Let us know what you think and join the conversation at the bottom of this article
Right now, Greenhorn is working on the first professional Scottish production of Sunshine on Leith since the original Dundee Rep shows some 15 years ago, updating it with elements of the screen adaptation ahead of it coming to the King's, from June 7 to 18, the venue’s last show of the season before closing for refurbishment.
In many ways, Sunshine on Leith, which is very recognisably a snapshot of life in the port, brought Greenhall full circle. For it was in Leith that he originally set River City, the river of the title referring to the Water of Leith.
He recalls how it very nearly happened, only to be relocated to the fictional Shieldinch at the very last minute.
“I was working with the BBC drama department when they were in the process of trying to find the basis of a new soap opera. They were chatting to me casually, saying the obvious place to set it was Glasgow but they were worried Glasgow was overexposed and were exploring other options.
“I said, ‘Well, your only other option is Edinburgh’, but they were worried Edinburgh wouldn't connect emotionally. A short time later, I was sitting outside The Shore Bar on the Shore when I found myself thinking how much Glasgow was like Leith and I suddenly thought, ‘This is where they should set the new soap’.
“Back in the office I said, ‘I know how to solve your problem, set it in Leith’. They weren't familiar with the port and asked me to write a page explaining about Leith, about what Leith was, and about how it was changing - from red light district to Michelin starred restaurants.
“As I wrote that page about the Shore, where you have Malmaison at one end and at the other the Banana Flats, I got really excited about it and six pages later, I handed it in.”
Impressed, the BBC asked Greenhorn to write it up as a proper proposal.“That began the journey of fleshing out my idea of looking at a community, of the changes taking place there and of the kind of characters that would give you access to. It wasn't just a choice of setting with a whole bunch of stories about affairs and pregnancies, thematically it was always about a working class community trying to deal with change.
“The BBC liked it a lot and decided to develop further... further down the line, and at a point when the show had been quite widely fleshed out, whether on a broadcasting, economic, or political basis, they decided it would have to be set in the West Coast.”Greenhorn admits, “However, in my head it was still set in Leith, there's still that sense of the river just beyond The Tall Ship, that's a legacy of the original concept of setting right next to the Water of Leith.”
Greenhorn finally got his opportunity to explore life in the port when he wrote Sunshine On Leith, and says, “When the idea came along about doing a musical using the songs of The Proclaimers it was obvious it had to be set in Leith, which just has such a rich world to draw on. It's so vibrant”.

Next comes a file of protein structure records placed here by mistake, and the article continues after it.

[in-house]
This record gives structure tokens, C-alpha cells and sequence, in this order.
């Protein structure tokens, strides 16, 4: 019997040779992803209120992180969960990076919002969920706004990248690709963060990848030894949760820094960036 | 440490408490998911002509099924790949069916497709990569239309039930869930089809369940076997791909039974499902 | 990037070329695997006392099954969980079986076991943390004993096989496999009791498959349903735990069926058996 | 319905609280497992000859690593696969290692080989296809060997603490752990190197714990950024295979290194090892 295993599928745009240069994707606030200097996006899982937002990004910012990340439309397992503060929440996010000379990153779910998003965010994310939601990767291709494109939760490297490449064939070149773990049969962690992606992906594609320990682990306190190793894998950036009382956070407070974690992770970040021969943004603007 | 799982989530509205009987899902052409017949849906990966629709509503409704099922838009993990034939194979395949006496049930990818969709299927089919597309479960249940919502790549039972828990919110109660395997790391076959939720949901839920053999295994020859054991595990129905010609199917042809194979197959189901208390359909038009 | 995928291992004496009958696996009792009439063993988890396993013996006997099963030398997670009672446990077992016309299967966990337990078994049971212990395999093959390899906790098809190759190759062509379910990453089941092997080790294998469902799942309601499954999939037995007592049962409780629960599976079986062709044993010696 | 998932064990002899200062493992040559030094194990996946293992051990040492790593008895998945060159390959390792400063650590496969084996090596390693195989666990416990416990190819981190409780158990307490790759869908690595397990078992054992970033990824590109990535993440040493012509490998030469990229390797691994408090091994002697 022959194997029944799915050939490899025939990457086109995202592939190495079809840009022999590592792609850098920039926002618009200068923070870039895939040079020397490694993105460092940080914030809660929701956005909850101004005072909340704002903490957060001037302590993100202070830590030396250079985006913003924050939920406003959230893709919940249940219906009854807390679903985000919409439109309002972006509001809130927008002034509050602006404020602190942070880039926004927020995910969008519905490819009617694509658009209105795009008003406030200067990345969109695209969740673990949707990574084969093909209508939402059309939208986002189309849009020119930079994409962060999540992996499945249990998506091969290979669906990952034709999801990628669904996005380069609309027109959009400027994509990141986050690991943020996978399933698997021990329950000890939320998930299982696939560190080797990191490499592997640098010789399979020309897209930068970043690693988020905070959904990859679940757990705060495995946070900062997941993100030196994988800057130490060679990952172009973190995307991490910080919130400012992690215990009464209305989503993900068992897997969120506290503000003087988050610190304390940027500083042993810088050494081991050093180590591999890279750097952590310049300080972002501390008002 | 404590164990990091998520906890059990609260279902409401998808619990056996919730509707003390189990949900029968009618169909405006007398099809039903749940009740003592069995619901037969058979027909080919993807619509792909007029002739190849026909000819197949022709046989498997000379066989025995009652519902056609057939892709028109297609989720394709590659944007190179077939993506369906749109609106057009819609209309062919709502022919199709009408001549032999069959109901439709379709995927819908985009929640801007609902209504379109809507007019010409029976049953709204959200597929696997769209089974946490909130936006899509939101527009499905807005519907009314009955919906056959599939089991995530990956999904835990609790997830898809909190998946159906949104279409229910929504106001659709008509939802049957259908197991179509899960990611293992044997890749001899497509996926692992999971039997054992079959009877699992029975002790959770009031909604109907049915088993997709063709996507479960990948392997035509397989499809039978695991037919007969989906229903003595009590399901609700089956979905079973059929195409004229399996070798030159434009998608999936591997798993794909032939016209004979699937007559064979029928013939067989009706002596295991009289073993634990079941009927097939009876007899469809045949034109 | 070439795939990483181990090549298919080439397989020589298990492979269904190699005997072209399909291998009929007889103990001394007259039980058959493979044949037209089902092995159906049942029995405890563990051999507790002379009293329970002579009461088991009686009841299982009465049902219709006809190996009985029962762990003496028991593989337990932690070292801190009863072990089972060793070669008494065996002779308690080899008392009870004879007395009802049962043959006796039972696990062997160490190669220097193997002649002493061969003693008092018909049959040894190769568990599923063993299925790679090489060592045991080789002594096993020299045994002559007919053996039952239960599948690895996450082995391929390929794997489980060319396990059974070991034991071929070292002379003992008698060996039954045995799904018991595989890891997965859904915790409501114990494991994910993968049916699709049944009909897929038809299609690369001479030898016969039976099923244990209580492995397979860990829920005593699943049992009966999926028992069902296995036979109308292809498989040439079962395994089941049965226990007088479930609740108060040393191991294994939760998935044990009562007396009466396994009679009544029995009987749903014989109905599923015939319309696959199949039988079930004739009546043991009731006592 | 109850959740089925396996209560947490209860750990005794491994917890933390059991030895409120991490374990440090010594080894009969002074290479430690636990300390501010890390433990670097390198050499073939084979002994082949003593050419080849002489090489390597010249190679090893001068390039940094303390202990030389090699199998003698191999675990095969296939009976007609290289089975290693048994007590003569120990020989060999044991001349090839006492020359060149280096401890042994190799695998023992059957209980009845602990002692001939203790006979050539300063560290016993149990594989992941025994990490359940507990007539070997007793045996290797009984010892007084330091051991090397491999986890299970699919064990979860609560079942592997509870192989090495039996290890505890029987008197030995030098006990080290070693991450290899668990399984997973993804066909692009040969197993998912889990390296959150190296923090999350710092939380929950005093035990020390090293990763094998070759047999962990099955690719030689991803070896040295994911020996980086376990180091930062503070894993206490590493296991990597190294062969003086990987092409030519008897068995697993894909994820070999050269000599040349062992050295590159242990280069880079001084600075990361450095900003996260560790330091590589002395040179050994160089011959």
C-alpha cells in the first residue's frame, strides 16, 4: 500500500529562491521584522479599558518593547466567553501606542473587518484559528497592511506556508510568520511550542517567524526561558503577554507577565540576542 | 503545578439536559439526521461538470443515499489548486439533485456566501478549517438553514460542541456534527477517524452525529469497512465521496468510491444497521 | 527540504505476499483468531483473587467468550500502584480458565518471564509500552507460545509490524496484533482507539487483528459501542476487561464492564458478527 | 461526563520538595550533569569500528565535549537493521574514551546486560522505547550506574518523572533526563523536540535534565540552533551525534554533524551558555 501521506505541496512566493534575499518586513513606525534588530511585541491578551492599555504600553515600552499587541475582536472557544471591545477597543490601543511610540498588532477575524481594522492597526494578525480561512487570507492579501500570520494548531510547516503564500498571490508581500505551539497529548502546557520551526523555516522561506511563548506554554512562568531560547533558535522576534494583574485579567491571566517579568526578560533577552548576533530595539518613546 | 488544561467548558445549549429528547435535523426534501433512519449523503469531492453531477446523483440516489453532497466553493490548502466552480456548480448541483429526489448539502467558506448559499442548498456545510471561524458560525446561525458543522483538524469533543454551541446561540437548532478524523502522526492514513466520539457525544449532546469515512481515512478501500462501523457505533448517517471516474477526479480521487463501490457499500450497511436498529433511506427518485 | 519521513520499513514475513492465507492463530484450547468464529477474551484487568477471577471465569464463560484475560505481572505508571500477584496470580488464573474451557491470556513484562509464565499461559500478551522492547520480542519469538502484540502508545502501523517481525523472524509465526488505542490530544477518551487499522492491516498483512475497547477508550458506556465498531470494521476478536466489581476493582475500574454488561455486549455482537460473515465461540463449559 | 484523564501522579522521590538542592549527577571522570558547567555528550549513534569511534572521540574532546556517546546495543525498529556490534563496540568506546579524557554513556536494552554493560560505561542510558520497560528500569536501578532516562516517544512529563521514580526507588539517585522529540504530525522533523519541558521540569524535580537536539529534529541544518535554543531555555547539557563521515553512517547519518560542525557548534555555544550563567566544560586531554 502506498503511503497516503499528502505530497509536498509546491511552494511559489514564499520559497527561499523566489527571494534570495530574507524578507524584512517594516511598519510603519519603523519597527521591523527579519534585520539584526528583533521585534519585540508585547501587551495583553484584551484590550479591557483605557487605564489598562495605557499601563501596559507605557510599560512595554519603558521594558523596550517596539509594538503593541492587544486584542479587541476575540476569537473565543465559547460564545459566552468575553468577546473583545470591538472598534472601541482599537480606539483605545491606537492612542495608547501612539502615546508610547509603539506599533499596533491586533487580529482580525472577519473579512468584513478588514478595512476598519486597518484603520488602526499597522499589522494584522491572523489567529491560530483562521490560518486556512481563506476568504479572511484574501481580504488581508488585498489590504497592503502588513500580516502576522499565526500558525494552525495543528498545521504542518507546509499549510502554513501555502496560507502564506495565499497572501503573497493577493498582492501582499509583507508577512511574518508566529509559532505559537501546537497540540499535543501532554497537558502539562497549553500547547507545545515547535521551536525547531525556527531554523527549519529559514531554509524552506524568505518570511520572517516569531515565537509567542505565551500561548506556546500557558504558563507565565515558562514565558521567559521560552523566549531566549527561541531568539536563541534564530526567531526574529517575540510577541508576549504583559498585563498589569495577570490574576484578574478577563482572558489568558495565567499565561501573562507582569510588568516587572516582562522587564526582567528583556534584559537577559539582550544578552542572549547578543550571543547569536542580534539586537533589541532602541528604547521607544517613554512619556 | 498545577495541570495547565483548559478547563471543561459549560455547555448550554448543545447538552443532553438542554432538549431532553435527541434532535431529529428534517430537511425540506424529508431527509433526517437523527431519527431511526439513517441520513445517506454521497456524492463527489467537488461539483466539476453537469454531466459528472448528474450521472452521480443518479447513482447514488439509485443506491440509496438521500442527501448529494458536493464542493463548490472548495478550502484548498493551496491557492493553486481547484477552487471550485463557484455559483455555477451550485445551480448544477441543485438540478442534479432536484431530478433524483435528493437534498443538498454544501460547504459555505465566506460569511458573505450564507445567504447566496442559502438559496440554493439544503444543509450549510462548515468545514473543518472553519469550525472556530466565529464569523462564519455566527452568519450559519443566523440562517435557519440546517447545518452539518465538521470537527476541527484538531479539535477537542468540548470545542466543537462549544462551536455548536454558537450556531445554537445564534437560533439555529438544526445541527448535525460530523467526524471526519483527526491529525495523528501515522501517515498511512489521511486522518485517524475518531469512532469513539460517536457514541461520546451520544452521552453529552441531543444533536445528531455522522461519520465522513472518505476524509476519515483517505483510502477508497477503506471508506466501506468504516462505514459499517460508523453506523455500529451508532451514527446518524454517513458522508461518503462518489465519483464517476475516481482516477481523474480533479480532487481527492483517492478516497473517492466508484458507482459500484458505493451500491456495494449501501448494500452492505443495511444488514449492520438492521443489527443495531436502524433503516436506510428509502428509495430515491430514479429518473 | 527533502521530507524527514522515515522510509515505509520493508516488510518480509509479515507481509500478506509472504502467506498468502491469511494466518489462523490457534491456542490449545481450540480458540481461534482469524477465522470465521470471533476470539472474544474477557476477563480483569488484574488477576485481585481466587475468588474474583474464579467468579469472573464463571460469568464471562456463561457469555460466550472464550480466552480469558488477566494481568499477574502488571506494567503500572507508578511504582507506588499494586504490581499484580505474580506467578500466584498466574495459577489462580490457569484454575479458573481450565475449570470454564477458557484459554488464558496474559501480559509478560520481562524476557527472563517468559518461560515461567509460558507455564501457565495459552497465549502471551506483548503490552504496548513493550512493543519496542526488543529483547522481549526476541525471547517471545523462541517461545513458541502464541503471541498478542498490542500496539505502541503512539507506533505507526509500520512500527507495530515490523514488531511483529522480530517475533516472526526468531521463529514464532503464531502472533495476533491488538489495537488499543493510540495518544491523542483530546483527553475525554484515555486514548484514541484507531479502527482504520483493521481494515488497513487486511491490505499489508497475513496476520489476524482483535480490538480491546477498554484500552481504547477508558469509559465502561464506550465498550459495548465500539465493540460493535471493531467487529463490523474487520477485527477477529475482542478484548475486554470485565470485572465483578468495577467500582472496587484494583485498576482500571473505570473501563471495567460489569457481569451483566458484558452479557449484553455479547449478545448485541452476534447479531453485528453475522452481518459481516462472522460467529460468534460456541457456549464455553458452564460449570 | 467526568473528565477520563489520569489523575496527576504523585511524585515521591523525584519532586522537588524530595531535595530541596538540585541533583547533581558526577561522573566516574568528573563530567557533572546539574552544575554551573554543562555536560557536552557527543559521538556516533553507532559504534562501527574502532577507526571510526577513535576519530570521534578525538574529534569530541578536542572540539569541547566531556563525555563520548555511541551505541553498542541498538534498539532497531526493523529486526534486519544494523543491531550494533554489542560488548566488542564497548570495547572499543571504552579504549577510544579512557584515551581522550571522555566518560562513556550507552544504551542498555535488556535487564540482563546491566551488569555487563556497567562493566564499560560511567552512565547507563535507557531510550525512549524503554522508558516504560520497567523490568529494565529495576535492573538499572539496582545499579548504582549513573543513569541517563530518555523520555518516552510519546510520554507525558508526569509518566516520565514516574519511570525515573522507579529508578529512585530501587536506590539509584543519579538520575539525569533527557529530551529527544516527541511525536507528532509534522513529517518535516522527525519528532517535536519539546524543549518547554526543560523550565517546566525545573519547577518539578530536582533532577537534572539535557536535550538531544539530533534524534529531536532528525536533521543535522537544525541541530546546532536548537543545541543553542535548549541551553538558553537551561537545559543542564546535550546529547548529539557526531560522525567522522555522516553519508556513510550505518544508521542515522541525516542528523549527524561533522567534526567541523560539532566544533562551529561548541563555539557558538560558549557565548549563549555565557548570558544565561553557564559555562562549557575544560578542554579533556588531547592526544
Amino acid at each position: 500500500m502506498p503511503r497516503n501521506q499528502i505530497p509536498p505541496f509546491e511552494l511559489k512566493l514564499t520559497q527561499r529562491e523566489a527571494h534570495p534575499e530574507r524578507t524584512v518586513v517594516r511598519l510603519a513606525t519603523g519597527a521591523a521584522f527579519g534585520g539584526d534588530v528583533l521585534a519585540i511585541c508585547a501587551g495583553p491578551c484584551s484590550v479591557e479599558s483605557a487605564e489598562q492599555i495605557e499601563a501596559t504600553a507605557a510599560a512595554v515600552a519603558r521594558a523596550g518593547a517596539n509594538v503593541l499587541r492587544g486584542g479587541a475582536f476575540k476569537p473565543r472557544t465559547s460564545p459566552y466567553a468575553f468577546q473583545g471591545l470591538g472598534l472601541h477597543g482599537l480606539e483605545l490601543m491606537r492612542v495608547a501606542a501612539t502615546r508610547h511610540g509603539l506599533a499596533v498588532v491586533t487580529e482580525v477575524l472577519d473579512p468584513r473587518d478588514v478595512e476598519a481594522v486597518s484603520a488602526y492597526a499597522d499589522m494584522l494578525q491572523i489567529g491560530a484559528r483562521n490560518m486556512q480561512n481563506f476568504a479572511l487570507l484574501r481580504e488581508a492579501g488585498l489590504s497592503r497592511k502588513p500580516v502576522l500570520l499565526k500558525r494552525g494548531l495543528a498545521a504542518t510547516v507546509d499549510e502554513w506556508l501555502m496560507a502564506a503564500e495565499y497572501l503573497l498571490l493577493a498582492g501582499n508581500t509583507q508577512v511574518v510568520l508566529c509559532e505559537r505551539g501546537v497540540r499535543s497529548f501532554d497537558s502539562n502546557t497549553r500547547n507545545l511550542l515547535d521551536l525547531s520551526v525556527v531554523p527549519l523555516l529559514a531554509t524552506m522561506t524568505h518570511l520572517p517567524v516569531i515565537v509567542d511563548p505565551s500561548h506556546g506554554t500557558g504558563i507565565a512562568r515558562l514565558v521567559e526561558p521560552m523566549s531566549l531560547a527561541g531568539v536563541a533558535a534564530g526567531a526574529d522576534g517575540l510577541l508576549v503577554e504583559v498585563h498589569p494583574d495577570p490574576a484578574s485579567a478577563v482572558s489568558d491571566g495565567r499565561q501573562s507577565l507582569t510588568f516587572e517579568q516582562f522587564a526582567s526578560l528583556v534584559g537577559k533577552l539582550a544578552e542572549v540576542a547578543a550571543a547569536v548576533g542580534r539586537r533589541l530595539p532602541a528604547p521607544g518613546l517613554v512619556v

The writer himself first experienced that vibrancy as a teenager.
“I grew up in West Lothian but my dad worked for the Co-op and was based in the Co-op warehouses, just off Leith Links. Whenever I came into Edinburgh to get a record, I'd kick around Princes Street and then walk down Leith Walk to get a lift home from my dad. My first job was working there too, deep in the bowels of that building.“When I was older, although I was living in Glasgow, I'd go clubbing in Edinburgh and most of my pals were either from Leith or lived there, so I was hanging about there a lot - Leith was always the part of Edinburgh that felt most Glasgow-ish.”
That regular trip down Leith Walk for a lift home is replicated by the two main characters in Sunshine on Leith, although the ever-changing nature of the thoroughfare linking Edinburgh and its port has proved a bit of a challenge.
“I've been tweaking, tightening and adjusting the script... I can't leave it alone. One of the worst things is that every single time I do, I have to change the names of the shops of Leith Walk - that scene when they walk down it for I'm on My Way, every time we've done the show there's been a shop that's shut or changed, even the Boundary Bar disappeared!”
Other changes to the show include swapping out some of the songs as well as making sure pub names are up to date.
A fan of The Proclaimers from the moment he saw Paula Yates introduce them on Channel 4's The Tube - “It was like a Damascus moment, they had a punky attitude and acoustic guitars and were singing in my accent. It was gob-smacking" - Greenhorn reveals, “The biggest change came when they brought out the album with Life With You on it.
“When I saw how that song worked live and how the crowd reacted to it, I knew that was what we needed at the start of the second act. There are also more little snatches of songs throughout the show and in the 'Let's Get Married' scene, when they're watching the game, it's always set in a Hibs' pub but they kept closing down. I was forever having to change the name... so the show is always been evolving.